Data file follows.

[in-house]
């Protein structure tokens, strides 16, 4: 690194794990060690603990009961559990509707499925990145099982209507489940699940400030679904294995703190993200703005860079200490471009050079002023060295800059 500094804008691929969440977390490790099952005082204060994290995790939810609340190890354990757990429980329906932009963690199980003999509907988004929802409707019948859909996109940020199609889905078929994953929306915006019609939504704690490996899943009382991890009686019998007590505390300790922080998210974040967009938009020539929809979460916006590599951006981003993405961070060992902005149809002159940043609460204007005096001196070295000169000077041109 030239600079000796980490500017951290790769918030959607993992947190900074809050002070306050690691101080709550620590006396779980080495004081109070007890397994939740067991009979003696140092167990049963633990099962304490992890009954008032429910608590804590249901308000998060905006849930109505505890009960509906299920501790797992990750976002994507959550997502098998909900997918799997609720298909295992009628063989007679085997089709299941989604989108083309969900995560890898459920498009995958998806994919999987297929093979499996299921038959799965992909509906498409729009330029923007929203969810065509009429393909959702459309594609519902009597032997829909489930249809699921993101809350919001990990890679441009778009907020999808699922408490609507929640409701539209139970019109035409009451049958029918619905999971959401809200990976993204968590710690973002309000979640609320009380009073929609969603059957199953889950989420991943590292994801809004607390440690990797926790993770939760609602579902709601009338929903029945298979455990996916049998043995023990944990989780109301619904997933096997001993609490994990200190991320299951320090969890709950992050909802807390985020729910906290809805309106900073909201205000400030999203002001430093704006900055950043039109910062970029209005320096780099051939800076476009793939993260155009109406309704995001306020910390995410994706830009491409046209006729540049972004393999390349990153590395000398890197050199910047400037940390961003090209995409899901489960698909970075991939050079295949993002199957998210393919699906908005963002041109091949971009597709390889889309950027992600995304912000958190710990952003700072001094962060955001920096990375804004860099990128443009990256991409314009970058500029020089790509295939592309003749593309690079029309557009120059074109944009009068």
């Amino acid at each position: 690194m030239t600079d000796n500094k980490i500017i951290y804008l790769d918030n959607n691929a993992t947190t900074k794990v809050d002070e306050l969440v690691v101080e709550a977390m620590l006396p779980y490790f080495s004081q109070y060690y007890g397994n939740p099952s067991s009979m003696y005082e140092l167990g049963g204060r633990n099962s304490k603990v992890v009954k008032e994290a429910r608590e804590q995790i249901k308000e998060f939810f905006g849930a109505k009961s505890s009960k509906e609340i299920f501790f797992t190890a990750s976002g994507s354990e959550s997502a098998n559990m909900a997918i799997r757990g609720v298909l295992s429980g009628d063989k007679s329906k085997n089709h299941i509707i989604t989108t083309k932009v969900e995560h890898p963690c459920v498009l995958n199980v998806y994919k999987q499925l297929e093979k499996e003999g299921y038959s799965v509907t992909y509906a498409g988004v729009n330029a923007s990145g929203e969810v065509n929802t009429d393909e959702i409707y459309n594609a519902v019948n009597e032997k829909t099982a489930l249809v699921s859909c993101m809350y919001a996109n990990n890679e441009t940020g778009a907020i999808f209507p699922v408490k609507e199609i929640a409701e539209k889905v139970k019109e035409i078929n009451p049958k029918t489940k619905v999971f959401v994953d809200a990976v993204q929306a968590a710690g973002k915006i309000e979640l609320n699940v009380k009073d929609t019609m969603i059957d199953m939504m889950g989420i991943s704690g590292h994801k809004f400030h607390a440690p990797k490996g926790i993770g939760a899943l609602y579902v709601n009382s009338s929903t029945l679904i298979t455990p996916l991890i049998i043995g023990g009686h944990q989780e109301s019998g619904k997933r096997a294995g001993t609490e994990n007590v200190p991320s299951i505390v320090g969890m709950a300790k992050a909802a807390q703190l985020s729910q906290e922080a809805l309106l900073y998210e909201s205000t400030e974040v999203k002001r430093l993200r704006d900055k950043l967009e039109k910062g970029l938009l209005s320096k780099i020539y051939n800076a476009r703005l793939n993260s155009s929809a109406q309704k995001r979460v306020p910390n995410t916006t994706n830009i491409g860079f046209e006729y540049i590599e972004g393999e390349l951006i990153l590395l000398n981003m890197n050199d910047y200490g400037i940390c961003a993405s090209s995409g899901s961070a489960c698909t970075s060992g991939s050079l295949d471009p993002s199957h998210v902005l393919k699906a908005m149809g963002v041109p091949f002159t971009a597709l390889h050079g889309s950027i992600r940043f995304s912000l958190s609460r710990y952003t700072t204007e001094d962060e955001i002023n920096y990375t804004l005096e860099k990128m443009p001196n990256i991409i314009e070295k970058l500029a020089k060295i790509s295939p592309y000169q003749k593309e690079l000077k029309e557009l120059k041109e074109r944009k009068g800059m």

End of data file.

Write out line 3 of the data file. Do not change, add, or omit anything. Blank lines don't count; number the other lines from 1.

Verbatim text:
């Amino acid at each position: 690194m030239t600079d000796n500094k980490i500017i951290y804008l790769d918030n959607n691929a993992t947190t900074k794990v809050d002070e306050l969440v690691v101080e709550a977390m620590l006396p779980y490790f080495s004081q109070y060690y007890g397994n939740p099952s067991s009979m003696y005082e140092l167990g049963g204060r633990n099962s304490k603990v992890v009954k008032e994290a429910r608590e804590q995790i249901k308000e998060f939810f905006g849930a109505k009961s505890s009960k509906e609340i299920f501790f797992t190890a990750s976002g994507s354990e959550s997502a098998n559990m909900a997918i799997r757990g609720v298909l295992s429980g009628d063989k007679s329906k085997n089709h299941i509707i989604t989108t083309k932009v969900e995560h890898p963690c459920v498009l995958n199980v998806y994919k999987q499925l297929e093979k499996e003999g299921y038959s799965v509907t992909y509906a498409g988004v729009n330029a923007s990145g929203e969810v065509n929802t009429d393909e959702i409707y459309n594609a519902v019948n009597e032997k829909t099982a489930l249809v699921s859909c993101m809350y919001a996109n990990n890679e441009t940020g778009a907020i999808f209507p699922v408490k609507e199609i929640a409701e539209k889905v139970k019109e035409i078929n009451p049958k029918t489940k619905v999971f959401v994953d809200a990976v993204q929306a968590a710690g973002k915006i309000e979640l609320n699940v009380k009073d929609t019609m969603i059957d199953m939504m889950g989420i991943s704690g590292h994801k809004f400030h607390a440690p990797k490996g926790i993770g939760a899943l609602y579902v709601n009382s009338s929903t029945l679904i298979t455990p996916l991890i049998i043995g023990g009686h944990q989780e109301s019998g619904k997933r096997a294995g001993t609490e994990n007590v200190p991320s299951i505390v320090g969890m709950a300790k992050a909802a807390q703190l985020s729910q906290e922080a809805l309106l900073y998210e909201s205000t400030e974040v999203k002001r430093l993200r704006d900055k950043l967009e039109k910062g970029l938009l209005s320096k780099i020539y051939n800076a476009r703005l793939n993260s155009s929809a109406q309704k995001r979460v306020p910390n995410t916006t994706n830009i491409g860079f046209e006729y540049i590599e972004g393999e390349l951006i990153l590395l000398n981003m890197n050199d910047y200490g400037i940390c961003a993405s090209s995409g899901s961070a489960c698909t970075s060992g991939s050079l295949d471009p993002s199957h998210v902005l393919k699906a908005m149809g963002v041109p091949f002159t971009a597709l390889h050079g889309s950027i992600r940043f995304s912000l958190s609460r710990y952003t700072t204007e001094d962060e955001i002023n920096y990375t804004l005096e860099k990128m443009p001196n990256i991409i314009e070295k970058l500029a020089k060295i790509s295939p592309y000169q003749k593309e690079l000077k029309e557009l120059k041109e074109r944009k009068g800059m």